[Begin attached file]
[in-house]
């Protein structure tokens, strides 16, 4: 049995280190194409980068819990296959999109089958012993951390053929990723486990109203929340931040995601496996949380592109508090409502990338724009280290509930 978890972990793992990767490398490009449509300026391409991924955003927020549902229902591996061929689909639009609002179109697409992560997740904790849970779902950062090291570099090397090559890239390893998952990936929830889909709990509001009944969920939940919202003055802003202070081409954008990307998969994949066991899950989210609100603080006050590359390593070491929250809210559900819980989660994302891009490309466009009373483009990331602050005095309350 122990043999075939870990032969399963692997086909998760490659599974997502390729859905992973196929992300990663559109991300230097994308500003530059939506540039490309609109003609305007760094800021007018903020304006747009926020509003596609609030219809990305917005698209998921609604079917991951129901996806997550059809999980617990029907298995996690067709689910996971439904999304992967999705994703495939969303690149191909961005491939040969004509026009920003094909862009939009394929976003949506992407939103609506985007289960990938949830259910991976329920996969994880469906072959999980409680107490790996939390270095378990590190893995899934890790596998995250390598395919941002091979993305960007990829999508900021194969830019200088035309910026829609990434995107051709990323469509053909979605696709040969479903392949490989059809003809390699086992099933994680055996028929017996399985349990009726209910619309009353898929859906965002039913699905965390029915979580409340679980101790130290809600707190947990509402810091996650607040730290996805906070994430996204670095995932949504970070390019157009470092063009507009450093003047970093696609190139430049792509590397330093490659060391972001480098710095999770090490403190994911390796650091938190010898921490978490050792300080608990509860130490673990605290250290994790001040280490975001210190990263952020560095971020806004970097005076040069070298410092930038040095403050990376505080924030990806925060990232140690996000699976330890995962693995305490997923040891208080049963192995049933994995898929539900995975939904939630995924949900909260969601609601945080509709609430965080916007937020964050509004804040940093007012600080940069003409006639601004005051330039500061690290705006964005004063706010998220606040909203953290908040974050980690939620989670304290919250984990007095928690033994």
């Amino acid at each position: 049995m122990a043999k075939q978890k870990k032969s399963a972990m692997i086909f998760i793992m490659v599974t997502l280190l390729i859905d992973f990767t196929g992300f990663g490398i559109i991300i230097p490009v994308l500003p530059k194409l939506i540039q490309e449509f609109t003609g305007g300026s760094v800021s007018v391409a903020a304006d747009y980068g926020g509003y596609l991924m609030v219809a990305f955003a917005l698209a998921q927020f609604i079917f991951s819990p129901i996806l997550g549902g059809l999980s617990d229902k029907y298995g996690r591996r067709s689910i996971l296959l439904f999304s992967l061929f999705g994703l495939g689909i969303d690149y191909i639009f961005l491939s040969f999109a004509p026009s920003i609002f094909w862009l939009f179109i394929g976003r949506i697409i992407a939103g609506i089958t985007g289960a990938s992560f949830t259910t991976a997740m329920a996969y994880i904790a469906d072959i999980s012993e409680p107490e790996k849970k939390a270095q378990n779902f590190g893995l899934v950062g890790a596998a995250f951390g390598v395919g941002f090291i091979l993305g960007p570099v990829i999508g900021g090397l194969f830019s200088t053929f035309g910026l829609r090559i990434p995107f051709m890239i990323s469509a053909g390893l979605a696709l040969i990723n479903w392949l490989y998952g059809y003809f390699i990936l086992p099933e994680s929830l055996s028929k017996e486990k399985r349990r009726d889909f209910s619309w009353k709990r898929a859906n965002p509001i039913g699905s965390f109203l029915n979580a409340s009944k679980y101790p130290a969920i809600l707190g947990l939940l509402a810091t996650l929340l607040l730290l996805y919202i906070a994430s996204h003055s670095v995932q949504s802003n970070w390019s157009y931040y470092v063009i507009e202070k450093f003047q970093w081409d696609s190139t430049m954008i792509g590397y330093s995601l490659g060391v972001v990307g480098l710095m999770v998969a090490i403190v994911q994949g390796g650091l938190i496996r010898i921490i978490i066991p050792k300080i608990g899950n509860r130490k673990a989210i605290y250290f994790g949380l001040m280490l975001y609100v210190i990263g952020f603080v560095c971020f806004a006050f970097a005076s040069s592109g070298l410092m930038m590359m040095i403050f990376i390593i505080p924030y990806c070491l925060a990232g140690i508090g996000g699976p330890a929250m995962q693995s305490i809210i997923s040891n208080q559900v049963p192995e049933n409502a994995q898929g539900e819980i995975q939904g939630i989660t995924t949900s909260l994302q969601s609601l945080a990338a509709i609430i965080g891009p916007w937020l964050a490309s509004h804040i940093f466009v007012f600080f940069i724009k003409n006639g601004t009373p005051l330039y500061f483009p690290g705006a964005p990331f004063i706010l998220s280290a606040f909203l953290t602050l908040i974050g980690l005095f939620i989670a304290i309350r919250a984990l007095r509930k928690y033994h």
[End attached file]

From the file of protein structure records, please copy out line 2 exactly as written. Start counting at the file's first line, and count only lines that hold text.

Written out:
């Protein structure tokens, strides 16, 4: 049995280190194409980068819990296959999109089958012993951390053929990723486990109203929340931040995601496996949380592109508090409502990338724009280290509930 978890972990793992990767490398490009449509300026391409991924955003927020549902229902591996061929689909639009609002179109697409992560997740904790849970779902950062090291570099090397090559890239390893998952990936929830889909709990509001009944969920939940919202003055802003202070081409954008990307998969994949066991899950989210609100603080006050590359390593070491929250809210559900819980989660994302891009490309466009009373483009990331602050005095309350 122990043999075939870990032969399963692997086909998760490659599974997502390729859905992973196929992300990663559109991300230097994308500003530059939506540039490309609109003609305007760094800021007018903020304006747009926020509003596609609030219809990305917005698209998921609604079917991951129901996806997550059809999980617990029907298995996690067709689910996971439904999304992967999705994703495939969303690149191909961005491939040969004509026009920003094909862009939009394929976003949506992407939103609506985007289960990938949830259910991976329920996969994880469906072959999980409680107490790996939390270095378990590190893995899934890790596998995250390598395919941002091979993305960007990829999508900021194969830019200088035309910026829609990434995107051709990323469509053909979605696709040969479903392949490989059809003809390699086992099933994680055996028929017996399985349990009726209910619309009353898929859906965002039913699905965390029915979580409340679980101790130290809600707190947990509402810091996650607040730290996805906070994430996204670095995932949504970070390019157009470092063009507009450093003047970093696609190139430049792509590397330093490659060391972001480098710095999770090490403190994911390796650091938190010898921490978490050792300080608990509860130490673990605290250290994790001040280490975001210190990263952020560095971020806004970097005076040069070298410092930038040095403050990376505080924030990806925060990232140690996000699976330890995962693995305490997923040891208080049963192995049933994995898929539900995975939904939630995924949900909260969601609601945080509709609430965080916007937020964050509004804040940093007012600080940069003409006639601004005051330039500061690290705006964005004063706010998220606040909203953290908040974050980690939620989670304290919250984990007095928690033994």